ACE2/Angiotensin-(1-7)/Mas Axis and Cardiovascular Regeneration by Yagna PR Jarajapu (35-46).
Discovery of angiotensin converting enzyme (ACE)-2 provided a strong impetus for the development of novel therapeutic tools for the treatment of cardiovascular diseases (CVDs). Angiotensin (Ang)-(1-7), the product of ACE2, via activation of Mas receptor elicits cardiovascular protective effects to a large extent by counter-regulating ACE/Ang- II/AT1-receptor axis of renin angiotensin system (RAS). Bone marrow (BM)-derived progenitor cells play an important role in cardiovascular homeostasis. Angiogenic precursor cells (APCs) have received tremendous attention in the recent years for their therapeutic application for treatment of CVDs, where cardiovascular tissue regeneration is the desired outcome. Autologous cell therapy is a better treatment option for patients with cardiovascular complications. However, circulating APCs from these patients are dysfunctional limiting their therapeutic utility. Thus ex vivo modification to restore their regenerative potential is essential to improve outcomes of autologous cell therapies in CVD. Members of both pathological and protective axes of RAS have been identified in one or more types of BM-derived cells. Modulation of the function of APCs by Ang-II or Ang-(1-7) has now been implicated in the pathology and protection of cardiovascular systems, respectively. Thus, novel functions of RAS in the cardiovascular regenerative physiology and pharmacology are being unraveled. Accumulating evidence points to the ACE2/Ang-(1-7)/Mas axis as a promising target for the treatment of CVDs. The major focus of this review is to highlight the protective role of ACE2/Ang-(1-7)/Mas pathway in the reparative function of BM-derived cells for cardiovascular repair and regeneration.
AT2 Receptor Agonists: Exploiting the Beneficial Arm of Ang II Signaling by Nicole Gallo-Payet (47-59).
In the classical view, the hormone angiotensin II (Ang II) mediates its action via two major receptors, namely the Ang II type-1 receptor (AT1R) and the type-2 receptor (AT2R). Several recent reviews implicate the renin-angiotensin system (RAS) in various aspects of adipose tissue physiology and dysfunction. Research on AT2R has long been hampered by at least three potential challenges, (i) the low expression level of the AT2R in the adult, (ii) the atypical signaling pathways of AT2R and (iii) the absence of appropriate selective ligands. Indeed, apart a few exceptions, the role of the AT2R was in fact revealed by the results of simultaneous treatment with Ang II and AT1R blockers or in AT2Rdeficient mice. The first aim of this review is to summarize current paradigms concerning the role of the AT2R in adipocyte differentiation and in metabolic disorders related to insulin resistance and type 2 diabetes. Secondly, we will highlight the potential utility of selective AT2R agonists in clarifying potential roles of the AT2R in adipocyte physiology. We summarized our findings using a selective and high affinity nonpeptide ligand of the AT2R and demonstrate that AT2R is involved in adipocyte differentiation and may improve insulin sensitivity in a model of insulin resistance, in addition to increase vasodilation and reduce inflammation in adipose tissue. Thus the recent development of orally active, selective AT2R agonists should facilitate efforts to elucidate the distinct roles of the AT2R in physiology, including adipocyte physiology.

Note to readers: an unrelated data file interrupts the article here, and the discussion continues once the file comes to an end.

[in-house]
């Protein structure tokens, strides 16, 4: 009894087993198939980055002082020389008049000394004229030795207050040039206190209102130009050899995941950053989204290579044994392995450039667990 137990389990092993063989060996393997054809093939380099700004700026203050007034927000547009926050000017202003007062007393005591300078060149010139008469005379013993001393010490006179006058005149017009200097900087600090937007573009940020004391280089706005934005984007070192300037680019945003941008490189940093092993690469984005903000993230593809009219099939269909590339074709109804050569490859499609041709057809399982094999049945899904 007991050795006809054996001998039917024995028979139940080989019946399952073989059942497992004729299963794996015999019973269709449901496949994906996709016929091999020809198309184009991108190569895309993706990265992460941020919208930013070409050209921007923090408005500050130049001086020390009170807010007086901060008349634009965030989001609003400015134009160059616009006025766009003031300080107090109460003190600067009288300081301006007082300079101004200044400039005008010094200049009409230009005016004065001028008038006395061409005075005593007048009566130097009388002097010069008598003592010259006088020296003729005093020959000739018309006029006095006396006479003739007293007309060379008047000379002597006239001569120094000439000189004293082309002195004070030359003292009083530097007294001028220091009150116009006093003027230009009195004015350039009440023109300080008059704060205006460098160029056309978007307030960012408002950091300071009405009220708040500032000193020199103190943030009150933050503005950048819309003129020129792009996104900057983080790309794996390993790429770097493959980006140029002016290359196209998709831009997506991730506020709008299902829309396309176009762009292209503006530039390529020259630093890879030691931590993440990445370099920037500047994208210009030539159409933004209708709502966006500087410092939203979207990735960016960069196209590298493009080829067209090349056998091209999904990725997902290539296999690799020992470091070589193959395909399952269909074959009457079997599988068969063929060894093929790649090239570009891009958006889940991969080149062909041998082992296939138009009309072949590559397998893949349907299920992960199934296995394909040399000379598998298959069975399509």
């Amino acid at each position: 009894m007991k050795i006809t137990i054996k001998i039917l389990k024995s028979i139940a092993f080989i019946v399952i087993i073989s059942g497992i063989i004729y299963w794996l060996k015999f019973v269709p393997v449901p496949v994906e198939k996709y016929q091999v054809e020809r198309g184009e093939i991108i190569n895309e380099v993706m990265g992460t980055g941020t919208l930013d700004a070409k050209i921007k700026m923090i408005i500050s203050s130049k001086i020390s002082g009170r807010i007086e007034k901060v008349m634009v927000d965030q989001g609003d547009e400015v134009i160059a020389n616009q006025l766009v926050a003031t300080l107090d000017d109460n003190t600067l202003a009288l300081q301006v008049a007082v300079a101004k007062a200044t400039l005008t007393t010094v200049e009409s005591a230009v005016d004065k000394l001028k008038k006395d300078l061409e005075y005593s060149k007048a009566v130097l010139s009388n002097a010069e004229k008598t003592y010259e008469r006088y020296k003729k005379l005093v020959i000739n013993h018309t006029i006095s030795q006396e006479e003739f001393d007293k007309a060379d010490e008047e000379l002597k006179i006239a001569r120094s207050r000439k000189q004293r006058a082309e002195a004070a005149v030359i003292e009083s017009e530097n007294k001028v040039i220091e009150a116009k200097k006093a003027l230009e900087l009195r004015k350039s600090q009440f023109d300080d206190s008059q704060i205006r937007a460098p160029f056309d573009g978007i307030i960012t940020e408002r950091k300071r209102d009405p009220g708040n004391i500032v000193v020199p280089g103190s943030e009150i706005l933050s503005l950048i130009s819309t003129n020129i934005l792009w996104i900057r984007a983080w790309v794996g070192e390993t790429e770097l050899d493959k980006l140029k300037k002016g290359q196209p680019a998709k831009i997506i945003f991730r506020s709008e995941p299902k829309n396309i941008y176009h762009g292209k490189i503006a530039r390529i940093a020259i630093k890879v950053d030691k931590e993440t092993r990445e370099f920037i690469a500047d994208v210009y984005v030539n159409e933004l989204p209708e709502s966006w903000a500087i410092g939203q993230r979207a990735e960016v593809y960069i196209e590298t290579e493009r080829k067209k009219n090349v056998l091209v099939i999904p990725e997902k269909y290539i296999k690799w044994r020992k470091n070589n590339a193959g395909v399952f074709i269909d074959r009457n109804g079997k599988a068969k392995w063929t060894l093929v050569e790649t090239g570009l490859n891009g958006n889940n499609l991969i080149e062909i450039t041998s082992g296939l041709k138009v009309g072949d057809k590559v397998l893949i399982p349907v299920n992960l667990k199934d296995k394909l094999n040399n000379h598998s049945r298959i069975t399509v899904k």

Receptor Fragments: Intracellular Signaling and Novel Therapeutic Targets by Julia L. Cook (60-70).
Many conventional GPCRs such as those associated with apelin, endothelin, prostaglandin E2, and angiotensin have also been localized to the intracellular space, principally the nucleus. These observations have involved a broad range of tissues, isolated primary cells, and cell lines and a variety of techniques including confocal microscopy, immunohistochemistry, immunocytochemistry, and western blotting. Some receptors are transported to nucleus as holoreceptors while other receptors have been shown to be cleaved with only a portion of the receptor trafficking to nucleus. Several studies from many different laboratories indicate that, depending on the cell type, the angiotensin II type 1 receptor can exist in nuclear membrane or nucleosol and that nuclear accumulation can be induced by ligand-treatment. Moreover, a population of the angiotensin receptor is cleaved in response to angiotensin II and the cytoplasmic carboxyterminal fragment trafficks to nucleus and is a potent apoptotic reagent. In this review, we discuss AT1R cleavage in light of several other receptor cleavage events which similarly produce apoptotic fragments; functionally active intracellular cleavage fragments represent novel targets for drug development.
Novel Treatments in Diabetic Nephropathy by Usha Panchapakesan (71-78).
Although there have been major advances in the understanding of the molecular mechanisms that contribute to the development of diabetic nephropathy, targeted therapy that reduces the socioeconomic and personal burden of this disease is somewhat lacking. The incidence of diabetes and associated nephropathy is increasing with the main cause of mortality being related to cardiovascular causes. Novel therapies which are both “cardio-renal” protective seem the logical way forward. In this review we discuss the therapies that target the traditional renin angiotensin aldosterone pathway and highlight the need for newer pharmacological strategies that also offer cardiac and renal protection. Although not discussed at length in this review, the need for primary prevention by modifying lifestyle factors cannot be underestimated.